Category Archives: Anne Cargile

Software Update by Anne Cargile

Chris Hamilton:  I got nothing.  Actually I got less than nothing.

…Ginny thought. The computer update was not going according to plan. It had taken what felt like hours waiting for the all of the updates to just to download, and then another interminable length of time watching the little hourglass spin and rotate, spin and rotate. She hated that hourglass.

When the monitor finally whirred and she heard the signature reboot sounds, Ginny looked at her screen, then over to the replicator. The replicator was making some strange flashes. Ginny tapped the escape key, but of course nothing happened. The replicator shouldn’t have been doing anything; she’d just been doing a software update for crying out loud. The replicator was making more noise and she started to get worried.

Just then Joe walked in to the lab, bumping into the tables as usual because he couldn’t get his head out of his VR glasses long enough to look where he was going. Ginny wrinkled her nose as him, knowing he wouldn’t see her expression anyway.

“Hey Joe?” she said, loudly.

“Whah,” he responded.

That was the thing, Ginny thought; he couldn’t even be bothered to pronounce the letter “T” on the end of words. She wondered what would happen if such a sound ever erupted out of his mouth. She had a feeling that would be a sign the world was about to end. As a lab boss, he left a lot to be desired and Ginny was frequently left on her own. She could  have been watching Oprah and eating bonbons and he probably wouldn’t even notice.

“Something’s wrong with this update and I can’t tell what it’s doing. Could you take a look?” she asked, politely. She was after all, only an intern.

“Sure. One sec.”

Joe came over and lifted his VR glasses off his face. He blinked rapidly, and Ginny almost giggled. The glasses had left a deep impression around his eyes, kind of like a snorkel mask. He looked rather silly. Joe leaned over so he could read the text scrolling on her computer screen. His face paled, which was a feat, given how pale he was already.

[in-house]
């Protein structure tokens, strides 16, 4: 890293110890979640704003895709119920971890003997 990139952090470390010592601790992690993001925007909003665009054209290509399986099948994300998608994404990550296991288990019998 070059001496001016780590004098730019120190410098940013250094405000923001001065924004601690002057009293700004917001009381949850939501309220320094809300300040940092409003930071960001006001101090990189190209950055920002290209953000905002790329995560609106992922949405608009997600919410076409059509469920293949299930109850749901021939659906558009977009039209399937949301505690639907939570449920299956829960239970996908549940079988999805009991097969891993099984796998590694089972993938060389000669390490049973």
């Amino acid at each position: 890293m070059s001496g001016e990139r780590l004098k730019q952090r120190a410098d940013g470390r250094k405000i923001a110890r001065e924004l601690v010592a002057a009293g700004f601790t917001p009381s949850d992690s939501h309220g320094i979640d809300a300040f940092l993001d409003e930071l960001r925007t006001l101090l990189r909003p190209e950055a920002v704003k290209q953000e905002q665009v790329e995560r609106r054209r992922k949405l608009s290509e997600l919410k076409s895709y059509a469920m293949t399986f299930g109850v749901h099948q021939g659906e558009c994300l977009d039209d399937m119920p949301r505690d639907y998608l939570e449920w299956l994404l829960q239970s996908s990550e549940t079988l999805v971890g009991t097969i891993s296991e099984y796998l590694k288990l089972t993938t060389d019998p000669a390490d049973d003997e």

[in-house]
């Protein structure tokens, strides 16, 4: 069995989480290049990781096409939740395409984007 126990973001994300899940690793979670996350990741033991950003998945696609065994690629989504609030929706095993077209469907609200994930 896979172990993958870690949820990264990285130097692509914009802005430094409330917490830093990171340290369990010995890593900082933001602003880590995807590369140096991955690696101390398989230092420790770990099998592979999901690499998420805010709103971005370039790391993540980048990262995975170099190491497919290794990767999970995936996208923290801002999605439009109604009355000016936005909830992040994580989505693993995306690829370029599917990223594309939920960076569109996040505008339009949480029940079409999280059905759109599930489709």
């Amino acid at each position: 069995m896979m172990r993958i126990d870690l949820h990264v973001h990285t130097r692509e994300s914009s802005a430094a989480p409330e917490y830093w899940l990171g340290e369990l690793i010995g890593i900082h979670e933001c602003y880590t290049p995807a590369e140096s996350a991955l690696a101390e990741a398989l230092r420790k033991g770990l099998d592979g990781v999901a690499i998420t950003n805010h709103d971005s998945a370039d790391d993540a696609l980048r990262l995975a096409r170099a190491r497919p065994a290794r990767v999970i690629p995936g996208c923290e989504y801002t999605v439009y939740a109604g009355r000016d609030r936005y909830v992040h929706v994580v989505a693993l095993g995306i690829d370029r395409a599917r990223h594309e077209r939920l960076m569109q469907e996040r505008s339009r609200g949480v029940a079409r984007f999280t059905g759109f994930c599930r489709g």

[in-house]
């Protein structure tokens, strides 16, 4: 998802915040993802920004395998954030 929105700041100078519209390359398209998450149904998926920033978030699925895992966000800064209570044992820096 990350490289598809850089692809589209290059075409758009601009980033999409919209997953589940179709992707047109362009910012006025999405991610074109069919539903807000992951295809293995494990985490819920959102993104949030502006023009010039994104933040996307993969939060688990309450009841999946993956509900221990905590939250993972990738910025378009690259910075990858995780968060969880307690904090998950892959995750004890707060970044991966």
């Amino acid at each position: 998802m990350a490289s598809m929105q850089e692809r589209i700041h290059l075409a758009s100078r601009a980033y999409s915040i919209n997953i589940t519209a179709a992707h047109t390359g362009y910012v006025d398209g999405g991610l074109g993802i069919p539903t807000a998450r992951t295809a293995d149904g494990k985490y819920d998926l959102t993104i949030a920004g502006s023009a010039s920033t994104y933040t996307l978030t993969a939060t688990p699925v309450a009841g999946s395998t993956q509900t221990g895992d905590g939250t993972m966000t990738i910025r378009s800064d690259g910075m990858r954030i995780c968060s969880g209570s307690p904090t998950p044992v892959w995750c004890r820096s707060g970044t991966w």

“What the fuck did you do?” he asked, each syllable pronounced emphatically. “You asked the replicator to make 10 million daffodils?” he screamed.

“No I didn’t, I swear,” Ginny cried out in horror. “I just ran the updates you asked for!”

Joe wasn’t listening as he frantically typed away on the keyboard, with little apparent result. The replicator in the corner started puffing and shaking a little. Since the machine was the size of a walk-in freezer, this was more than a little alarming. Ginny ran over, thinking maybe she could unplug something to make it all stop when the door to the replicator popped open and a flood of yellow daffodils came pouring out.

Ginny never knew daffodils by the thousands could be so heavy as she clawed her way to the top of the pile. Taking a deep breath as she broke through, she looked around for Joe and saw him a few feet away, no longer white, but a pasty yellow from all the pollen.

“Maybe we can donate the flowers to the local hospital,” Ginny said softly.

Joe just glared at her.

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Take Me Away by Anne Cargile

Alin Irmif:  It was a hot summer day at the book fair.  All the authors were working on the same story

…or at least it appeared that way. The fair hall was hot and stuffy and had too many writers scribbling away. I doubted there’d be more than a couple of stories even worth working on, but my will was the publishing houses’ command and they had sent me to India to run a workshop on storytelling. The scratching of pens and pencils on paper was giving me a headache and I needed fresh air.